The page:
Excerpted From: Rachel E. Barkow, The Court of Mass Incarceration, 2022 Cato Supreme Court Review 11 (2021-2022) (95 Footnotes) (Full Document)


RachelEBarkow[. . .] Let me start by getting everyone up to speed on just how nuts America's commitment to incarceration and criminalization is before I turn to the Supreme Court's role in its evolution. America used to look like most of the rest of the world and certainly other Western democracies when it came to incarceration. Until the 1970s, we had a stable incarceration rate on par with other countries. But then our incarceration rate started to explode. We now lead the world in both the total number of people incarcerated--nearly 2.3 million the rate of incarceration per capita. The U.S. incarceration rate is more than five times what it was in 1972, when it began its record climb upward, and is a rate 5 to 10 times higher than that of other industrialized countries. America has less than five percent of the world's population but almost a quarter of the world's prisoners.

As shocking as the incarceration numbers are, they are the tip of an even bigger iceberg of state control. One out of every 52 people in the United States is under some form of criminal justice supervision (such as probation or parole). In some states and communities, the rates are even higher. In Georgia, for example, one out of every 18 people is on probation or parole. We are now living in a country where one out of every three adults in America has a criminal record. For every 15 people born in 2001, one is expected to go to prison at some point in his or her life.

This extraordinary amount of state deprivation of liberty does not fall equally on the population. Black people in America bear a disproportionate share of the brunt. African Americans make up about a third of the people incarcerated, even though they are 13.4 percent of the U.S. population. One third of Black men have at least one felony conviction. Black adults are more than five times more likely to be incarcerated than white adults. And here, too, the national averages, as shocking as they are, are smoothing out even more alarming statistics in some communities. In the District of Columbia, for example, more than 75 percent of Black men can expect to be incarcerated at some point during their lives. 75 percent! At our current pace, almost one out of three Black men in the country can expect to be incarcerated during his lifetime compared to six percent of white men.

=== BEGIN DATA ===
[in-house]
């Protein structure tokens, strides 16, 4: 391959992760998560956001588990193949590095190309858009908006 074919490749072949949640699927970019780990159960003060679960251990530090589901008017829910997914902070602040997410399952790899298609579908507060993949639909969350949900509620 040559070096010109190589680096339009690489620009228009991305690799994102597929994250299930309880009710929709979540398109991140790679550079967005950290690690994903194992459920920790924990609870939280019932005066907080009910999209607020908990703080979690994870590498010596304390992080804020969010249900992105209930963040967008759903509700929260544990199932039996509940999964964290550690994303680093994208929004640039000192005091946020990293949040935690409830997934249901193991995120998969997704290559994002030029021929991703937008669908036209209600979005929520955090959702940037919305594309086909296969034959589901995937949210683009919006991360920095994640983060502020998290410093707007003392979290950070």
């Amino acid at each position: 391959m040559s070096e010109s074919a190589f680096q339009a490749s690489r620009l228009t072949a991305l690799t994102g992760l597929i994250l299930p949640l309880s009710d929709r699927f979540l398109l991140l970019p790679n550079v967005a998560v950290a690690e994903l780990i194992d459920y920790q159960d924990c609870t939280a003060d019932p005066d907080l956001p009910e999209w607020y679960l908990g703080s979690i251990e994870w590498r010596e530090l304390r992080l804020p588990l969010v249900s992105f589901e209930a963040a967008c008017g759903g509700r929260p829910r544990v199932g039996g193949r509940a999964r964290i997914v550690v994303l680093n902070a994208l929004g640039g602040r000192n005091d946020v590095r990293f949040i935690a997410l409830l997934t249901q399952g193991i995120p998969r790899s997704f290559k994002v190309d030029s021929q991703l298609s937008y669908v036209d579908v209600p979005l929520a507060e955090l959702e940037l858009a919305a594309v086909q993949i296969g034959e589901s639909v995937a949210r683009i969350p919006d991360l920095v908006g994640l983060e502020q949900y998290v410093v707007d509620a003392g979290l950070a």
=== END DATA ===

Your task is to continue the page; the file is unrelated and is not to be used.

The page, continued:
I could easily fill my time today with numbers as shocking as these that show the sweep of government overreach in criminal matters, whether by detailing the literally thousands upon thousands of collateral consequences of convictions that deprive people of rights and access to governmental benefits or by detailing inhumane conditions in prisons and jails or abuses by police and prosecutors that go unpunished. But instead of detailing the sweep of the governmental excess in all its tragic glory, I want to discuss an overarching question that applies to all of this: How can this happen under our Constitution?

[. . .]

We are seeing a different pattern now from President Biden, and it is precisely because reformers have been clamoring for just this kind of professional diversity on the bench. It is not taking place evenly across the country, though, because there is still deference to home state senators in judicial selection. And not all the senators are doing a good job on this front. So if you care about these issues, I urge you to follow what your senators are doing and encourage them to put forth judicial nominations of people who have represented individual clients and protected civil liberties instead of spending their lives siding with the government.

There is room for both on the bench, but given the gross imbalance we have now, it is going to take a concerted effort to bring in more criminal-defense lawyers and those with civil-liberties experience to come anywhere close to achieving balance. And I think that balance is going to be critical to turn back the tide of mass incarceration. It won't happen overnight and it won't be easy, but it is a necessary first step. The courts have been key players in creating mass incarceration, and they are going to have to be key players in taking it down.

Vice dean and Charles Seligson Professor of Law and faculty director, Center on the Administration of Criminal Law, New York University Law School.